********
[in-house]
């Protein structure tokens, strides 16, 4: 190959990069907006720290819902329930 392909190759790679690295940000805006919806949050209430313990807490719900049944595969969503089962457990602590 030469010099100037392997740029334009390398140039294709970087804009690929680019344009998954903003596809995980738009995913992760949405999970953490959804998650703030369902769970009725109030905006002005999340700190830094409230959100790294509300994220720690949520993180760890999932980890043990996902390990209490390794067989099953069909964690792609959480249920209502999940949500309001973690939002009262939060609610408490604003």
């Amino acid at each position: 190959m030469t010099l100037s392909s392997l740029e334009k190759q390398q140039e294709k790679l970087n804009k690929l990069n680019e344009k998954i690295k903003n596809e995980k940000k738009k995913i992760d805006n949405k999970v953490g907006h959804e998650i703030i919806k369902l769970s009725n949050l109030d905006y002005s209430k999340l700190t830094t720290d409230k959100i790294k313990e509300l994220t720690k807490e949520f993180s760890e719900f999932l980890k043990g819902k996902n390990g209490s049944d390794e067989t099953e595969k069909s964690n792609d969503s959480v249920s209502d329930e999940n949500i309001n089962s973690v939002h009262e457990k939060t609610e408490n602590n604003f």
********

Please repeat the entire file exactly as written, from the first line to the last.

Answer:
[in-house]
């Protein structure tokens, strides 16, 4: 190959990069907006720290819902329930 392909190759790679690295940000805006919806949050209430313990807490719900049944595969969503089962457990602590 030469010099100037392997740029334009390398140039294709970087804009690929680019344009998954903003596809995980738009995913992760949405999970953490959804998650703030369902769970009725109030905006002005999340700190830094409230959100790294509300994220720690949520993180760890999932980890043990996902390990209490390794067989099953069909964690792609959480249920209502999940949500309001973690939002009262939060609610408490604003």
């Amino acid at each position: 190959m030469t010099l100037s392909s392997l740029e334009k190759q390398q140039e294709k790679l970087n804009k690929l990069n680019e344009k998954i690295k903003n596809e995980k940000k738009k995913i992760d805006n949405k999970v953490g907006h959804e998650i703030i919806k369902l769970s009725n949050l109030d905006y002005s209430k999340l700190t830094t720290d409230k959100i790294k313990e509300l994220t720690k807490e949520f993180s760890e719900f999932l980890k043990g819902k996902n390990g209490s049944d390794e067989t099953e595969k069909s964690n792609d969503s959480v249920s209502d329930e999940n949500i309001n089962s973690v939002h009262e457990k939060t609610e408490n602590n604003f």